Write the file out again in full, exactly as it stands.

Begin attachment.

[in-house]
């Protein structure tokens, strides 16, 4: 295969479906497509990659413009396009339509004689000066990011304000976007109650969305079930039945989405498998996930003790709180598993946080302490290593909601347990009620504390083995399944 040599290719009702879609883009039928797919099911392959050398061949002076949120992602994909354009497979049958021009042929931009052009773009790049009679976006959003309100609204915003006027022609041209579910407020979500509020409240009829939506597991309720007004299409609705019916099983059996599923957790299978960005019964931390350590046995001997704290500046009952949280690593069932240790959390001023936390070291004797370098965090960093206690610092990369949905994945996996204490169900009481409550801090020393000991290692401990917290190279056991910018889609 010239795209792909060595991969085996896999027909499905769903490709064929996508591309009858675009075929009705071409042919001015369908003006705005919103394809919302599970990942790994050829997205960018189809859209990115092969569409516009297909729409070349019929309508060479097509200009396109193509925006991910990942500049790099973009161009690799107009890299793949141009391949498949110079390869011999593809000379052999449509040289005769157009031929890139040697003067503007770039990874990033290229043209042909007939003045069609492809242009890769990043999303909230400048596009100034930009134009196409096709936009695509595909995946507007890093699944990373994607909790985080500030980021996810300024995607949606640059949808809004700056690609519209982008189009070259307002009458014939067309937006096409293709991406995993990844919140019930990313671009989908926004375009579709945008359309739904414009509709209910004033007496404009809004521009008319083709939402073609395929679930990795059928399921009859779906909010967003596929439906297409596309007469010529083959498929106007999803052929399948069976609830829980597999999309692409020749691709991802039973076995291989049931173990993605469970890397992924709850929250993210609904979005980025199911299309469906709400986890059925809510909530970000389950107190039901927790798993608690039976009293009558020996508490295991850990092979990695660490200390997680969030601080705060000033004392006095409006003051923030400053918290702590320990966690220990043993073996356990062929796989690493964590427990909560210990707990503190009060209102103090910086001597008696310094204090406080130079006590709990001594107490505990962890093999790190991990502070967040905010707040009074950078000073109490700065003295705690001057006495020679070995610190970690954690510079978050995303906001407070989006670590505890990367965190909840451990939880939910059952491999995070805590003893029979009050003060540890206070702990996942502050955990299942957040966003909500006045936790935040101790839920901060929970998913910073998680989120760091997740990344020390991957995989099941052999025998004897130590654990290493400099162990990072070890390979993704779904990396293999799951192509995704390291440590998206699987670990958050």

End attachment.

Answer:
[in-house]
């Protein structure tokens, strides 16, 4: 295969479906497509990659413009396009339509004689000066990011304000976007109650969305079930039945989405498998996930003790709180598993946080302490290593909601347990009620504390083995399944 040599290719009702879609883009039928797919099911392959050398061949002076949120992602994909354009497979049958021009042929931009052009773009790049009679976006959003309100609204915003006027022609041209579910407020979500509020409240009829939506597991309720007004299409609705019916099983059996599923957790299978960005019964931390350590046995001997704290500046009952949280690593069932240790959390001023936390070291004797370098965090960093206690610092990369949905994945996996204490169900009481409550801090020393000991290692401990917290190279056991910018889609 010239795209792909060595991969085996896999027909499905769903490709064929996508591309009858675009075929009705071409042919001015369908003006705005919103394809919302599970990942790994050829997205960018189809859209990115092969569409516009297909729409070349019929309508060479097509200009396109193509925006991910990942500049790099973009161009690799107009890299793949141009391949498949110079390869011999593809000379052999449509040289005769157009031929890139040697003067503007770039990874990033290229043209042909007939003045069609492809242009890769990043999303909230400048596009100034930009134009196409096709936009695509595909995946507007890093699944990373994607909790985080500030980021996810300024995607949606640059949808809004700056690609519209982008189009070259307002009458014939067309937006096409293709991406995993990844919140019930990313671009989908926004375009579709945008359309739904414009509709209910004033007496404009809004521009008319083709939402073609395929679930990795059928399921009859779906909010967003596929439906297409596309007469010529083959498929106007999803052929399948069976609830829980597999999309692409020749691709991802039973076995291989049931173990993605469970890397992924709850929250993210609904979005980025199911299309469906709400986890059925809510909530970000389950107190039901927790798993608690039976009293009558020996508490295991850990092979990695660490200390997680969030601080705060000033004392006095409006003051923030400053918290702590320990966690220990043993073996356990062929796989690493964590427990909560210990707990503190009060209102103090910086001597008696310094204090406080130079006590709990001594107490505990962890093999790190991990502070967040905010707040009074950078000073109490700065003295705690001057006495020679070995610190970690954690510079978050995303906001407070989006670590505890990367965190909840451990939880939910059952491999995070805590003893029979009050003060540890206070702990996942502050955990299942957040966003909500006045936790935040101790839920901060929970998913910073998680989120760091997740990344020390991957995989099941052999025998004897130590654990290493400099162990990072070890390979993704779904990396293999799951192509995704390291440590998206699987670990958050």